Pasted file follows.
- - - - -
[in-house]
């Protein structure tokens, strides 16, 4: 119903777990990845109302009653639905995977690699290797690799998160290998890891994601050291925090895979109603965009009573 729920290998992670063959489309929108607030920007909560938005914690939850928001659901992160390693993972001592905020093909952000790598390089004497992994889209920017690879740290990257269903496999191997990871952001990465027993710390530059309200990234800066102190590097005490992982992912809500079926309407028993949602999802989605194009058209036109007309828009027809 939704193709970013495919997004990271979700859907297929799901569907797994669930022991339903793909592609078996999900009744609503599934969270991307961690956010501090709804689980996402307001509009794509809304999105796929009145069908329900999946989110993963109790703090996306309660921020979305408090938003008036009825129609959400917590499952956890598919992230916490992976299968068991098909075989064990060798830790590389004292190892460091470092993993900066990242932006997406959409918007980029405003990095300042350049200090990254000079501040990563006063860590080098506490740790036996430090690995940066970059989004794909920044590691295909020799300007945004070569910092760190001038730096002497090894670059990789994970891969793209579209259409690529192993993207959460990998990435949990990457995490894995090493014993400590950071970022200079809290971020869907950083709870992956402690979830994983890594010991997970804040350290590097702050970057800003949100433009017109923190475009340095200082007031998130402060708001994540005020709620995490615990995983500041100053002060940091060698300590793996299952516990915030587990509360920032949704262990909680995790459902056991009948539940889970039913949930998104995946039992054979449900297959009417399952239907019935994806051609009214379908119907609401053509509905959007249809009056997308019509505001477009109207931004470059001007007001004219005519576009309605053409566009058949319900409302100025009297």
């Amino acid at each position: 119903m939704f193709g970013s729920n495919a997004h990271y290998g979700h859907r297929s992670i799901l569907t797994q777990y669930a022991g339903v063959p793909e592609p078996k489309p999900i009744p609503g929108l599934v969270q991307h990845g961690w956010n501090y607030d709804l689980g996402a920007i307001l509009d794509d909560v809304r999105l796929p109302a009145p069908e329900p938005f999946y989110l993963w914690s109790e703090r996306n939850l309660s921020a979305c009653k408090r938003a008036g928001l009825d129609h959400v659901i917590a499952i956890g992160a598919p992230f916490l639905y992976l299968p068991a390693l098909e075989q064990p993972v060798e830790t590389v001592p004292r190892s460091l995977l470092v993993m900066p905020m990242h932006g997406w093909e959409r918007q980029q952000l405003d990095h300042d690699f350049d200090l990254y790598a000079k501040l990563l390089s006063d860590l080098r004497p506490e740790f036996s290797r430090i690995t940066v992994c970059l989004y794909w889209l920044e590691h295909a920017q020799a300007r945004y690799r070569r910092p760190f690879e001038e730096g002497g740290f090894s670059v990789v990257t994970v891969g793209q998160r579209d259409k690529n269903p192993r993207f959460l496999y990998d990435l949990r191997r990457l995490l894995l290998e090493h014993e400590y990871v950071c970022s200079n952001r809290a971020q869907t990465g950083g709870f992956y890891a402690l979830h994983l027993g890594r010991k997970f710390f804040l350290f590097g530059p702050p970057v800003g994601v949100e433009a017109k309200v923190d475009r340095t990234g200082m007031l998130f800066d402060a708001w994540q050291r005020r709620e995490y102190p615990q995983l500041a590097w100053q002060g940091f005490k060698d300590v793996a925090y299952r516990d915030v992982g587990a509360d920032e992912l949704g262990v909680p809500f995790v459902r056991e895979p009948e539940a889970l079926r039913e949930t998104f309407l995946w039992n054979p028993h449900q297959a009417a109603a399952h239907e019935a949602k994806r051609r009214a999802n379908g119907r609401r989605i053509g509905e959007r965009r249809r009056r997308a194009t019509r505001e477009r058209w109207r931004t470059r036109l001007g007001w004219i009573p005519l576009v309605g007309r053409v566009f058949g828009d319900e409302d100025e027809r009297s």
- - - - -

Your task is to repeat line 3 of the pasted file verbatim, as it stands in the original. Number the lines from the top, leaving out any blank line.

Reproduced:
């Amino acid at each position: 119903m939704f193709g970013s729920n495919a997004h990271y290998g979700h859907r297929s992670i799901l569907t797994q777990y669930a022991g339903v063959p793909e592609p078996k489309p999900i009744p609503g929108l599934v969270q991307h990845g961690w956010n501090y607030d709804l689980g996402a920007i307001l509009d794509d909560v809304r999105l796929p109302a009145p069908e329900p938005f999946y989110l993963w914690s109790e703090r996306n939850l309660s921020a979305c009653k408090r938003a008036g928001l009825d129609h959400v659901i917590a499952i956890g992160a598919p992230f916490l639905y992976l299968p068991a390693l098909e075989q064990p993972v060798e830790t590389v001592p004292r190892s460091l995977l470092v993993m900066p905020m990242h932006g997406w093909e959409r918007q980029q952000l405003d990095h300042d690699f350049d200090l990254y790598a000079k501040l990563l390089s006063d860590l080098r004497p506490e740790f036996s290797r430090i690995t940066v992994c970059l989004y794909w889209l920044e590691h295909a920017q020799a300007r945004y690799r070569r910092p760190f690879e001038e730096g002497g740290f090894s670059v990789v990257t994970v891969g793209q998160r579209d259409k690529n269903p192993r993207f959460l496999y990998d990435l949990r191997r990457l995490l894995l290998e090493h014993e400590y990871v950071c970022s200079n952001r809290a971020q869907t990465g950083g709870f992956y890891a402690l979830h994983l027993g890594r010991k997970f710390f804040l350290f590097g530059p702050p970057v800003g994601v949100e433009a017109k309200v923190d475009r340095t990234g200082m007031l998130f800066d402060a708001w994540q050291r005020r709620e995490y102190p615990q995983l500041a590097w100053q002060g940091f005490k060698d300590v793996a925090y299952r516990d915030v992982g587990a509360d920032e992912l949704g262990v909680p809500f995790v459902r056991e895979p009948e539940a889970l079926r039913e949930t998104f309407l995946w039992n054979p028993h449900q297959a009417a109603a399952h239907e019935a949602k994806r051609r009214a999802n379908g119907r609401r989605i053509g509905e959007r965009r249809r009056r997308a194009t019509r505001e477009r058209w109207r931004t470059r036109l001007g007001w004219i009573p005519l576009v309605g007309r053409v566009f058949g828009d319900e409302d100025e027809r009297s």